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Reviewed by:
  • Gender and Empire
  • Chris Grocott
Gender and Empire. By Angela Woollacott. New York: Palgrave Macmillan, 2006. Pp. 224. $104.95 (cloth); $33.95 (paper).

Angela Woollacott's book is the latest offering from Palgrave's Gender and History series, edited by Amanda Capern and Louella McCarthy. Gender and Empire sets out, like other monographs in the series, to be a general introduction to recent scholarship—in this case, of the role of gender, sex, and sexuality in the writing of the history of the British Empire. It is not only a useful point of departure for students, however, but also a critical review of interest to more seasoned hands. Neither novice nor initiate will be disappointed with a work that is as comprehensive in its historiographical survey as it is thought provoking in its arguments on the future role of gender in an analysis of British imperialism.

The book comprises six chapters and a contextualizing introduction and conclusion. The substantive chapters run in chronological order from the eighteenth to the twentieth centuries, but each also deals with a separate theme. Chapter 1 examines women in systems of unfree labor—slavery, convict settlements, and indentured work. It compares the experiences of women in all three arenas and argues that not only did metropolitan views pervade these parts of the empire but that gendered and racialized roles were also constructed and exported between parts of the empire and indeed back to the metropole. Mary Wollstonecraft's portrayal of middle-class women as slaves in A Vindication of the Rights of Women is provided as an example of how gender and sexual relations in the colonies affected the outlook of those in the metropole. Woollacott argues that by examining "these various but overlapping imperial systems" (31) historians can understand that not only economic and political forces but also gender and sexual ones characterized imperial structures.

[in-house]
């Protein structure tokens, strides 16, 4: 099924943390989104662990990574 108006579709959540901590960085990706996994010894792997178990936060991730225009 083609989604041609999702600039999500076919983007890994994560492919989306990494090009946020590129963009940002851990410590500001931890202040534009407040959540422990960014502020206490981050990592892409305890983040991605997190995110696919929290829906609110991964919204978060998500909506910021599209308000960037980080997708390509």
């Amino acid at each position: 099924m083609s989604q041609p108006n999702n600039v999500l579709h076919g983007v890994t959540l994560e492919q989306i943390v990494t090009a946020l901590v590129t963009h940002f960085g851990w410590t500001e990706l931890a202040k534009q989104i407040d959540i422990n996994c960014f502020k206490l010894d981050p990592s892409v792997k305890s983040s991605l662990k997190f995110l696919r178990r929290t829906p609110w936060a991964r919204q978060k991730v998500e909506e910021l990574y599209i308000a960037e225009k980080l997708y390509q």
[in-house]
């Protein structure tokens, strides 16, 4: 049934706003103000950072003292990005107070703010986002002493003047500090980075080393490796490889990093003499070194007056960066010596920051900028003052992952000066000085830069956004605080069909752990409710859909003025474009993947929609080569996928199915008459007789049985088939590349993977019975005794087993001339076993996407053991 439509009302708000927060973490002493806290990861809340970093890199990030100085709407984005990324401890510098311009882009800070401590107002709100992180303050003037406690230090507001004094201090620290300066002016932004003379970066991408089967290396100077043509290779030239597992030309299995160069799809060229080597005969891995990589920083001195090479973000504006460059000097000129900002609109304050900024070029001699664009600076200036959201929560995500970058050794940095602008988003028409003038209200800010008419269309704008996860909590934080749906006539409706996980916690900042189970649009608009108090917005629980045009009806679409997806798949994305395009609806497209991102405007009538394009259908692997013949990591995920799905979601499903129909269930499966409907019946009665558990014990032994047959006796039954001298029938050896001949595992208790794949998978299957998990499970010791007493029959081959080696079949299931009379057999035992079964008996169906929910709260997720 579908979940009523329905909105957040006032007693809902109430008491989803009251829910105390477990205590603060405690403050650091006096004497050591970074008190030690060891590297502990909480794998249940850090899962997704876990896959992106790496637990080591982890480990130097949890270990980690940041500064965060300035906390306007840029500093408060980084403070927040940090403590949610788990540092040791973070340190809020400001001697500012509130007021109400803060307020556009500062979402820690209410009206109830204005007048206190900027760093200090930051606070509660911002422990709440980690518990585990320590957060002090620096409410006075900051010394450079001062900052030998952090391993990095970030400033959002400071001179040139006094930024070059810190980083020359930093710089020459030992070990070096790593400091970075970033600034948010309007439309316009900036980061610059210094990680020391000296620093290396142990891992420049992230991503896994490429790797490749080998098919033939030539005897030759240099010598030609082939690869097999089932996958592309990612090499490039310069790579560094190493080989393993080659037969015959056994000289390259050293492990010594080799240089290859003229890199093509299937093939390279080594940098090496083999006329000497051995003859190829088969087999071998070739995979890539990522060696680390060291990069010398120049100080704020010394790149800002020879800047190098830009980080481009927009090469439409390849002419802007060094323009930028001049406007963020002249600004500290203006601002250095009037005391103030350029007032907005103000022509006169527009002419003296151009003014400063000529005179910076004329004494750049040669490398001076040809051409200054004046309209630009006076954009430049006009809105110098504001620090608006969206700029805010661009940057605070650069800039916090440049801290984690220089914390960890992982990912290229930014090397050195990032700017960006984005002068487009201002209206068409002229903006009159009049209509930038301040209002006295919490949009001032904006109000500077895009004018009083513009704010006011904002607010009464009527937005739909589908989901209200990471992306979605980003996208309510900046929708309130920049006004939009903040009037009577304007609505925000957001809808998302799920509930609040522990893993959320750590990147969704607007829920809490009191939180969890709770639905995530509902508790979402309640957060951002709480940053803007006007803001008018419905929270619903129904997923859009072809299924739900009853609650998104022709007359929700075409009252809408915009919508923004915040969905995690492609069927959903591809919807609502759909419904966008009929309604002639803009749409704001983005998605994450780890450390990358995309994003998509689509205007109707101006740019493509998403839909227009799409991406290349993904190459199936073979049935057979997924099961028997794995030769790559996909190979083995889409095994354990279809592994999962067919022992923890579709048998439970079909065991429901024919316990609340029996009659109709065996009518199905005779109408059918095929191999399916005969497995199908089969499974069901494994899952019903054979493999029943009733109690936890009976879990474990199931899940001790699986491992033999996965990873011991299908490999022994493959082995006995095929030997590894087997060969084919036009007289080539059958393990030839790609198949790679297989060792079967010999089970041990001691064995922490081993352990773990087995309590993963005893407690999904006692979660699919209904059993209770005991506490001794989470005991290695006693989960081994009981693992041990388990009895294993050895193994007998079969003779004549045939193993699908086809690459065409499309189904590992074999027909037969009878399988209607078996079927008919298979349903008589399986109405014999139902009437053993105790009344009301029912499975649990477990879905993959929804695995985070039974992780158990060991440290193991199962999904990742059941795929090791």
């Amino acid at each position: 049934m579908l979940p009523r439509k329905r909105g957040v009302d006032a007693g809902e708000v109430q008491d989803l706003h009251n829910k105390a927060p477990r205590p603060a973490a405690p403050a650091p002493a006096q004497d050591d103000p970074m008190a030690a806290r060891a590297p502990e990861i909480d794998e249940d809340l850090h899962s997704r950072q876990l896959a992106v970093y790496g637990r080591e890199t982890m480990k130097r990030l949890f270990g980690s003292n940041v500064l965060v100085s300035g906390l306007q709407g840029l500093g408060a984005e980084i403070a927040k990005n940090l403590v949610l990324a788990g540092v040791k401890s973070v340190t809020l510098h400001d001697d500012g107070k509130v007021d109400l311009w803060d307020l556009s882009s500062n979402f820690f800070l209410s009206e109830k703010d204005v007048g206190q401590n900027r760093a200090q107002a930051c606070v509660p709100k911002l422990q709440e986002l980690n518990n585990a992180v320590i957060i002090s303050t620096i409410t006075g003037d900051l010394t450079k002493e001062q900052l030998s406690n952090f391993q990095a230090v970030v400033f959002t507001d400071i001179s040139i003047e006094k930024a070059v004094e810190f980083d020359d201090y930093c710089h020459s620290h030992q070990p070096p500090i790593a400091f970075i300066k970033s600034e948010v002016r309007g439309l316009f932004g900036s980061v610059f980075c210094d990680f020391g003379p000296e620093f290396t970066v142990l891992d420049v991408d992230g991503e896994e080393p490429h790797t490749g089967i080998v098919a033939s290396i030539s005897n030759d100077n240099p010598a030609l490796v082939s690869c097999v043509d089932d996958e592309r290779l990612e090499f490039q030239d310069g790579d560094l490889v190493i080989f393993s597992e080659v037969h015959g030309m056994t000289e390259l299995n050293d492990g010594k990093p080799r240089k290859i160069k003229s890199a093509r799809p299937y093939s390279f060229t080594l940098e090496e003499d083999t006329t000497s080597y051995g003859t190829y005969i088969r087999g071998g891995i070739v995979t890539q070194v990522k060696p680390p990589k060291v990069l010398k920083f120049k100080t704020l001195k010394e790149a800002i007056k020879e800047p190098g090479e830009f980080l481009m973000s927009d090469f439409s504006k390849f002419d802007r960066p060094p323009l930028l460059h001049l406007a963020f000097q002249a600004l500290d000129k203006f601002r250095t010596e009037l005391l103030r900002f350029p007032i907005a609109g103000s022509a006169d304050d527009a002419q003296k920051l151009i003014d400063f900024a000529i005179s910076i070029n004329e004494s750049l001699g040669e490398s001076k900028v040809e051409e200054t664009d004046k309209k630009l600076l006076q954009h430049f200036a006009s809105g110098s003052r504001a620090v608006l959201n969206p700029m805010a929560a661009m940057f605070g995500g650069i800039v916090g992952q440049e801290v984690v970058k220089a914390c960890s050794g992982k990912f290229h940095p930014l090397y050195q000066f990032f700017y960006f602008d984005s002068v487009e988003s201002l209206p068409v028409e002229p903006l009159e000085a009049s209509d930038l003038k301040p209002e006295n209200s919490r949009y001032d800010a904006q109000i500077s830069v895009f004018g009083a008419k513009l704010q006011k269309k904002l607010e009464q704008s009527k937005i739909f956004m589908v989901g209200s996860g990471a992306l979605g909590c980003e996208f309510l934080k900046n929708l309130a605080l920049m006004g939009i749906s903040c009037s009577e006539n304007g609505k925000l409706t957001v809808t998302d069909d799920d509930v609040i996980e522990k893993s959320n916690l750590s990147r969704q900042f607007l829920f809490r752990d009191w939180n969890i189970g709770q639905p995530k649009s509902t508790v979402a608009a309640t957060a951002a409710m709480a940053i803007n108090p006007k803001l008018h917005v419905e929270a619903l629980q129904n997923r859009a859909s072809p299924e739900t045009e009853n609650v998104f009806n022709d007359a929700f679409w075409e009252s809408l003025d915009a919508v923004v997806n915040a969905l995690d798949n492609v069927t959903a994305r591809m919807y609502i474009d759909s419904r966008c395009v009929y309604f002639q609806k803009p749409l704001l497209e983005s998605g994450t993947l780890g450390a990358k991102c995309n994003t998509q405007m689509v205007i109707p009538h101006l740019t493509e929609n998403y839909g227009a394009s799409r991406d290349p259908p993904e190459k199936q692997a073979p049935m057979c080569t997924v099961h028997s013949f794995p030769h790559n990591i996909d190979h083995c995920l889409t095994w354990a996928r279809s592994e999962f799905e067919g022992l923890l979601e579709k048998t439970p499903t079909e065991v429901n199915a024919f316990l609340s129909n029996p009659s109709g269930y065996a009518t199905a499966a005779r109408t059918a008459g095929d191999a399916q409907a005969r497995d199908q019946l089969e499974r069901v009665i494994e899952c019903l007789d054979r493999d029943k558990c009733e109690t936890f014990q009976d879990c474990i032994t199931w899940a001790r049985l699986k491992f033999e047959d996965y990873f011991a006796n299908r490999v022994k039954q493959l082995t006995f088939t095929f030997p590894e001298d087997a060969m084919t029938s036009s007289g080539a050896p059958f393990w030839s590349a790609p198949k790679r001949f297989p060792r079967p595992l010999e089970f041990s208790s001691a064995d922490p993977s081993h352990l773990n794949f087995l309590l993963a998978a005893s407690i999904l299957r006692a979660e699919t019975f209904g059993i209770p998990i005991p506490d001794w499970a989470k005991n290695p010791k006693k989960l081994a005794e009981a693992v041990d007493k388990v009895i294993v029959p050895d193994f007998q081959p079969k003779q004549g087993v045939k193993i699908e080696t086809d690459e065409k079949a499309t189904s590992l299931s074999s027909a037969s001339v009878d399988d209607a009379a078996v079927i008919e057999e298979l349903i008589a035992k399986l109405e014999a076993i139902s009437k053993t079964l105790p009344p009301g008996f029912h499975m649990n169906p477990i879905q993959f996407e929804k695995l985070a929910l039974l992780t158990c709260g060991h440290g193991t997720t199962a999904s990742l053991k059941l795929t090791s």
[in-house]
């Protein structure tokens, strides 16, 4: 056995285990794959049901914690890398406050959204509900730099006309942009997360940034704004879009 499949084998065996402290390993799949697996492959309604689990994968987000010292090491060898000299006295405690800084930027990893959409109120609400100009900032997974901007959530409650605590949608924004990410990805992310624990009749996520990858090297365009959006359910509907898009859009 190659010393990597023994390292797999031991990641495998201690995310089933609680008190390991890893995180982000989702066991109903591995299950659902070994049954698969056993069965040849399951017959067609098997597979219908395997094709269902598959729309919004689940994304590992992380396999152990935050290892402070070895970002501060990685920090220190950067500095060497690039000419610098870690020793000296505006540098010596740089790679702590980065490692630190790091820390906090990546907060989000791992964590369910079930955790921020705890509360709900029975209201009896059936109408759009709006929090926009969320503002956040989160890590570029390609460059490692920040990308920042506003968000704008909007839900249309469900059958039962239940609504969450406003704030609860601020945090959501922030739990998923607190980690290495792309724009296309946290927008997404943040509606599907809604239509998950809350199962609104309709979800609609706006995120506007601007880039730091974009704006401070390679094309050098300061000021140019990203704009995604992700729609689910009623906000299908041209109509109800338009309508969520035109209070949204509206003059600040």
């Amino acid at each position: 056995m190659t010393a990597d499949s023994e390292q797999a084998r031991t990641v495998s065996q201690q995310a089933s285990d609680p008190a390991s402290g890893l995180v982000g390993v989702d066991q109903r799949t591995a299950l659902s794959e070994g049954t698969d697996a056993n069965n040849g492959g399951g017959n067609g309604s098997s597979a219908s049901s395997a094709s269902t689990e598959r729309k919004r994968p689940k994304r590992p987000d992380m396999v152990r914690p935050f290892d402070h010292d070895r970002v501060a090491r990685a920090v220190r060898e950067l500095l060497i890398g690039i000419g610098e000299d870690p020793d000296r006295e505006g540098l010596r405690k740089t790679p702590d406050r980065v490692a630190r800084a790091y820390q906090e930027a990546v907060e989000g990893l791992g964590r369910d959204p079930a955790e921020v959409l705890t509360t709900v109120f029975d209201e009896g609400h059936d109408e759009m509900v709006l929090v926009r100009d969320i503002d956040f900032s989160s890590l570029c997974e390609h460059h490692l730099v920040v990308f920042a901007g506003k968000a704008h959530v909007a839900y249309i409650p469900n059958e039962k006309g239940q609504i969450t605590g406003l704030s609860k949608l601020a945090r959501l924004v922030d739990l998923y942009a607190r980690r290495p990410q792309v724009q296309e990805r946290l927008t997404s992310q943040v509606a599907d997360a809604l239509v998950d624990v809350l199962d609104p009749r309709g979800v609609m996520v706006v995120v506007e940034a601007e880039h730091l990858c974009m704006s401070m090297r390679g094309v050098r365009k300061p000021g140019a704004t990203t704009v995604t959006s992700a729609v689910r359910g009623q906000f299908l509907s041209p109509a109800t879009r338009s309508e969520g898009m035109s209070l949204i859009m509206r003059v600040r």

Chapter 2 tackles interracial sexual assault through the lens of, first, the Indian "Mutiny" and, second, the suppression of a black uprising in 1865 Jamaica. Just as Anglo-Indian writers darkly portrayed the acts visited upon [End Page 368] white women in the mutiny as "a fate worse than death," in Jamaica Governor Eyre justified his declaration of martial law and the killing of hundreds of black and mixed-race protestors on the grounds that white women were threatened with violent sexual assault during riots and disturbances (46–50). Condemned by some, including John Stuart Mill, Eyre was lauded by others who cited the Indian Mutiny as an example of what would have awaited white women had action not been taken. Thus, for Woollacott, these two events symbolize and demonstrate the manner in which attitudes and fears surrounding race and sexual assault justified and determined the repressive actions of British imperial authorities. Furthermore, such events were reported in and around Britain's imperial possessions, generating attitudes about race and sex at the periphery.

Having hinted at changing conceptions of masculinity previously, Woollacott tackles them explicitly in the third chapter, "Masculinities, Imperial Adventuring, and War." Unsurprisingly, this chapter, which deals with subject matter largely eschewed by scholars, draws upon primary material and, equally unsurprising given Woollacott's self-expressed postcolonial approach, upon diaries and literary works to provide insights to the construction of nineteenth- and twentieth-century masculinity. It is argued that the opportunities offered by exploration and imperial crises, for example, the Boer War, were engaged with by men as a result of certain expectations surrounding what it was to be masculine.

Chapter 4 examines both masculinities and femininities in the empire in order to demonstrate how gender constructions regulated the relationship between colonial administrations (the colonizers) and the colonized. Notions of work appropriate to men and women and to different races placed the colonized into situations in which their lives (and opportunities) were controlled and restricted by the gender constructions of the colonizers. Colonized men labored but could not expect to become much more than laborers, while colonized women engaged in domestic work. Woollacott argues that the universality of this state of affairs cut across the empire and provided common and fertile ground upon which anticolonial movements could be established. Such movements are examined in...


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pp. 368-371
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